Plan Ahead for Natural Disasters

Natural disasters can strike without warning, leaving unsuspecting homeowners with thousands of dollars in home damage. Taking precautionary steps by planning ahead for potential harsh weather can help save heartache and money.

No one is safe from a natural disaster. Weather-related damage can occur no matter where a person lives. Heavy rains, dam failures, tornadoes, hurricanes, landslides, and wildfires are just some of the potentially tragic tricks up Mother Nature's sleeve. Being prepared can mean the difference in saving lives and material belongings.

Flash flooding is the leading cause of weather-related deaths in the U.S., and flooding of homes accounts for the large majority of damage to properties across the country. It is important for homeowners to know that damage to the home from flooding is very rarely covered by a traditional home insurance policy. If a home is in a flood zone, close to a water source or even simply in an area with a high water table, the purchase of flood insurance can be a lifesaver. While it cannot prevent belongings from being damaged in a flood, it will mean that items can be replaced and damage can be repaired without significant out-of-pocket expenses.

Homeowners can take other steps to protect their homes from water damage. For those with basements, the installation of a French drainage system and a sump pump can help prevent water accumulation on the bottom level of the home. Individuals should also ensure their homes are properly graded so that rainwater drains away from the house instead of toward it.

Hurricanes are another means by which weather can do a great deal of damage to homes. Fortunately, hurricanes are often forecasted well in advance and targeted areas are forewarned. This means that homeowners can prepare homes for the weather event.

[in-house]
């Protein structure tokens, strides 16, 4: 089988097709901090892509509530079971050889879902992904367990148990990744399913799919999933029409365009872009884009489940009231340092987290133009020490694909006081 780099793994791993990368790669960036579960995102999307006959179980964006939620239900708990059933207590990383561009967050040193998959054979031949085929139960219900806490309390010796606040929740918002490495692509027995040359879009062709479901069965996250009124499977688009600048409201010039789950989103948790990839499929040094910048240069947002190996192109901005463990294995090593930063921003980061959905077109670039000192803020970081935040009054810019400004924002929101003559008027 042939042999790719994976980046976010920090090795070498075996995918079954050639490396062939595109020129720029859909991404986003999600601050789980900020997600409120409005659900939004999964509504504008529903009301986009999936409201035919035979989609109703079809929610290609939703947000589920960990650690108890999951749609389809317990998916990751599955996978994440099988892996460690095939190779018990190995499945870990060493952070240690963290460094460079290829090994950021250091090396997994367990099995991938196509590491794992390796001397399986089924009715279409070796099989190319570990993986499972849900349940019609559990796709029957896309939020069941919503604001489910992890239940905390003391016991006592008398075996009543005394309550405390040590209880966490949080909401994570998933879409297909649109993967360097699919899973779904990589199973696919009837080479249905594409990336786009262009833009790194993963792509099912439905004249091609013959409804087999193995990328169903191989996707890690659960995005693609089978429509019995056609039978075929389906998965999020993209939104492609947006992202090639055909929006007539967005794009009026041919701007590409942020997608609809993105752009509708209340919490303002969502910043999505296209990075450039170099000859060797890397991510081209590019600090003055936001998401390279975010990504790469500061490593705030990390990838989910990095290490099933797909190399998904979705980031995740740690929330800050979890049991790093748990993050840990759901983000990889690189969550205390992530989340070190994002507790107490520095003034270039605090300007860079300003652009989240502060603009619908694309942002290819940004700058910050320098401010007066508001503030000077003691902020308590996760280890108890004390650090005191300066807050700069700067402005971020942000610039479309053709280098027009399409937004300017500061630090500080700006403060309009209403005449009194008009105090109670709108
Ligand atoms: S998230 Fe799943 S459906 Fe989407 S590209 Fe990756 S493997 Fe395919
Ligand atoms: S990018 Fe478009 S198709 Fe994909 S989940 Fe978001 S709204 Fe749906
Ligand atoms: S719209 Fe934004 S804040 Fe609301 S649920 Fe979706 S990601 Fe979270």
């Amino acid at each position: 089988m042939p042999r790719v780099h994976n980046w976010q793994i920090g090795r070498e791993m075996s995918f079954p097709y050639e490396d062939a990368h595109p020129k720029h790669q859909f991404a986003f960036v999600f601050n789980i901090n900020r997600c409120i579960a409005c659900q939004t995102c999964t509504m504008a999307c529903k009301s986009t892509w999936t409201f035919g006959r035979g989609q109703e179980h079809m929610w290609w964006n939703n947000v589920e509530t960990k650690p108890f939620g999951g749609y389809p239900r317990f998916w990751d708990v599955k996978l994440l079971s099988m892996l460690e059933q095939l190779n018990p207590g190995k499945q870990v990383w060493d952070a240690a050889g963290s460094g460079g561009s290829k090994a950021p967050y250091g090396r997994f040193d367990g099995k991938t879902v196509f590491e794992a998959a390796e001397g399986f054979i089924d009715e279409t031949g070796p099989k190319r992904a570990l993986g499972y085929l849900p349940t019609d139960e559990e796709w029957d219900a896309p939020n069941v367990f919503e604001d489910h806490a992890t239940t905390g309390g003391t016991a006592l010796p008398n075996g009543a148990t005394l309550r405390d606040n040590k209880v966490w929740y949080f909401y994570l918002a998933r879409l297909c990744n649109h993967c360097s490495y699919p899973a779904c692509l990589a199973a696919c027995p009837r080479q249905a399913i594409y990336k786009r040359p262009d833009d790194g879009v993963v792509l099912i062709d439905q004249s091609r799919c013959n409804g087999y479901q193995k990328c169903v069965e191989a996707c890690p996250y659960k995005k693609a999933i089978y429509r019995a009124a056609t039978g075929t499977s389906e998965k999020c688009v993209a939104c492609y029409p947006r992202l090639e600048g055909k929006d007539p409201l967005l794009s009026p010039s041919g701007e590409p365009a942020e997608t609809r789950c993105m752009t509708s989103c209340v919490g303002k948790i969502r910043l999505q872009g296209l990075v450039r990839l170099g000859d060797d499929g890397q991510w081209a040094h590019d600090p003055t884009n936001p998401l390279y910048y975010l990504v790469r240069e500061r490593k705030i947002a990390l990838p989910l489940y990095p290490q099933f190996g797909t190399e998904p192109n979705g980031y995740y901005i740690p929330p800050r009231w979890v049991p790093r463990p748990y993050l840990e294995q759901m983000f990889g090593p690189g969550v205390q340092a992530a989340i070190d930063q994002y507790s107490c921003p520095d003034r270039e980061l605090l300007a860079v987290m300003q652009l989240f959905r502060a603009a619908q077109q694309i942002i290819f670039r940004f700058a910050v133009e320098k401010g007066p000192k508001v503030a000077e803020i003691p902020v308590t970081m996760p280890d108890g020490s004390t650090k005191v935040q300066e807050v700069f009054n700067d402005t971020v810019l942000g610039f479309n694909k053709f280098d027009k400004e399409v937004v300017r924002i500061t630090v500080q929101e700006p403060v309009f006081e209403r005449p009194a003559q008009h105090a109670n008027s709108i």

Covering windows and glass sliding doors securely with plywood is one of the precautionary steps homeowners can take in the event a hurricane is on the way. Taping windows is ineffective and will not prevent blowing debris from crashing through window glass. Metal hurricane shutters are also effective and should be a part of home exterior for those who live in areas frequently struck by hurricanes.

Homeowners should remove dead or weakened tree branches so they don't fall on the home. They should also know if the house is located in a zone that could be flooded by a storm surge, which might necessitate evacuation.

Storms with high winds, such as tornadoes and hurricanes, should be taken seriously. It's important to have an evacuation plan if the storm is too strong to ride out at home. Otherwise, a windowless room or inside closet can be a place to retreat to until the storm passes.

Winter storms can also cause damage. Snow and ice can accumulate on roofs, causing them to collapse under the weight. Sloped, metal roofing is ideal for homeowners who live in areas that see high accumulations of snow each season. The snow will slide off the roof.

It's also important to have adequate attic or upstairs insulation. That's because snow that's on a roof that is improperly insulated can melt from the heat of the home, then refreeze. This can cause leaks or ice dams, further damaging the home.

Here are other safety procedures homeowners can take.

* Store bottled water, canned foods and batteries in the home for emergencies. Should utilities be shut off, this ensures residents will have food and water and the use of flashlights should things go dark.

* Have a family meeting and discuss evacuation routes and contingency plans. Keep copies of important phone numbers for banking, credit card companies, utility services, etc., so all information will be on hand should the home be evacuated.

* Pack a go-bag with food, water, money, a first-aid kit, etc.

* Routinely inspect the house for weak areas that can be damaged in bad weather. Be sure the foundation, roof, siding, and downspouts are in good working order.

* Identify a safe room in the home. As previously mentioned, this should be a windowless room, preferably on a concrete slab. It may be the basement or the garage.

* If a home is known to be in a weather-prone area, talk with contractors to determine which modifications can be made to the home to help prevent excessive damage. Hurricane-grade siding, roofing and window coverings may be a solution.